Find out how the latest HEC-HMS developments are taking advantage of vast amounts of newly available meteorological data to provide increasingly realistic simulations of the rainfall-runoff process. The U.S. Army Corps of Engineers Hydrologic Engineering Center’s Hydrologic Modeling System (HEC-HMS) simulates the entire hydrologic process. We invite you to join this free webinar demonstrating the process of building and running a model in HEC-HMS and providing an overview of new features and capabilities.


Thomas Brauer


Tom is a Water Resources Engineer specialising in Hydrologic Modelling and Software Development. As lead developer of HEC-HMS, Tom oversees all code activity undertaken by the HEC-HMS team. Tom archi... Read more

Michael Bartles


Mr. Bartles is a Hydraulic Engineer with ten years of experience specializing in Hydrologic and Hydraulic Modeling, Statistical Hydrology, and Software Development. Mike has been the project lead for... Read more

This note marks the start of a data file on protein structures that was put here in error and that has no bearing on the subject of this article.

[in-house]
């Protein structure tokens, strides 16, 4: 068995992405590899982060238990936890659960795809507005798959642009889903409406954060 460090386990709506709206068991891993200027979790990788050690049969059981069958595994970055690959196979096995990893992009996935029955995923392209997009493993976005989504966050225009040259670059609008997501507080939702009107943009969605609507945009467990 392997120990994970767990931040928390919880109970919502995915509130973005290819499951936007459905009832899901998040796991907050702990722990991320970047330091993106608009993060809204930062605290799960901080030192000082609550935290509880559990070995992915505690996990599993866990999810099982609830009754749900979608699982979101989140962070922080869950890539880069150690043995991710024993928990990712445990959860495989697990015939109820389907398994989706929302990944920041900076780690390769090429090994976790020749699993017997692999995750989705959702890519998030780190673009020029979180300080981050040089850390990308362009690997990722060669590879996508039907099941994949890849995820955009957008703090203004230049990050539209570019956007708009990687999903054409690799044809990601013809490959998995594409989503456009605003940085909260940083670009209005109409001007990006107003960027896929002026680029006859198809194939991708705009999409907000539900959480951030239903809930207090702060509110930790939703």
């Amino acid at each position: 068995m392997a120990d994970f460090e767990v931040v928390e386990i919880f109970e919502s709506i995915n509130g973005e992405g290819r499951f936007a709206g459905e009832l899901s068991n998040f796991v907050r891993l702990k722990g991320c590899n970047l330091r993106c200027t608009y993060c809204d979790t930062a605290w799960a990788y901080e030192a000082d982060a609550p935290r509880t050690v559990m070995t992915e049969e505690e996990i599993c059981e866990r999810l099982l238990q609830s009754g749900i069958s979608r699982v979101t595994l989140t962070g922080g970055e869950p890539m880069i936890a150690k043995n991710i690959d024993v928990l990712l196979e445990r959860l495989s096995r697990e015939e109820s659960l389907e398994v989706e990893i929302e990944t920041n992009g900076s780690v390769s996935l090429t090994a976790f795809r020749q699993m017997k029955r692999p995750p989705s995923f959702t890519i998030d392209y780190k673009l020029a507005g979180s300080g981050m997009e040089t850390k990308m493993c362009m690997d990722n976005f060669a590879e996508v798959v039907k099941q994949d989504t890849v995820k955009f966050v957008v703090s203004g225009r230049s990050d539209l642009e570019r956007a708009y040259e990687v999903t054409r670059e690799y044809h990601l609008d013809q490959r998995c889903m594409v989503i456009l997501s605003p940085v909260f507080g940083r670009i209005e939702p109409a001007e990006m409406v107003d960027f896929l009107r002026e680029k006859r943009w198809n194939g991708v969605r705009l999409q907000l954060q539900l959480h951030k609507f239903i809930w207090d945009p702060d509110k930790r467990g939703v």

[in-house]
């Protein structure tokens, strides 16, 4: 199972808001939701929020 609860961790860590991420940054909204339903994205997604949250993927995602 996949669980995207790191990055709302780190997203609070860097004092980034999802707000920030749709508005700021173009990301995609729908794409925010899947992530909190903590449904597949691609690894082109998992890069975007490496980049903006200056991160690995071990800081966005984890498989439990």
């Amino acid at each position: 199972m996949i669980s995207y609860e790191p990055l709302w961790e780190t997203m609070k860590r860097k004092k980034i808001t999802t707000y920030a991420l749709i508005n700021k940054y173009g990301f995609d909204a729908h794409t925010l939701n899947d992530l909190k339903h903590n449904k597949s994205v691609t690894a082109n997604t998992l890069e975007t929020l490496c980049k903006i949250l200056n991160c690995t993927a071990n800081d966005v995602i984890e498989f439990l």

Krey Price

International Water Training Institute

Educated at the University of California at Berkeley, Krey is a civil engineer and project manager with international experience in water resources. He is engaged in computational modelling, engineeri... Read more

Steven Joynes


Steven has over 34 years experience in developing, utilising and managing water modelling projects. He completed a Ph.D in Computational Hydraulics in 1988 and went to London to work for one of the "B... Read more

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The Hydrologic Modeling System (HEC-HMS) is a free program developed by the U.S. Army Corps of Engineers. HEC-HMS simulates the complete hydrologic processes of dendritic watershed systems including infiltration, unit hydrographs, and hydrologic routing. HEC-HMS also accounts for evapo-transpiration, snowmelt, and soil moisture and can be used in conjunction with other software for studies of water availability, urban drainage, flow forecasting, urbanisation impacts, reservoir spillway design, flood damage reduction, floodplain regulation, and systems operation.  For more information, click here.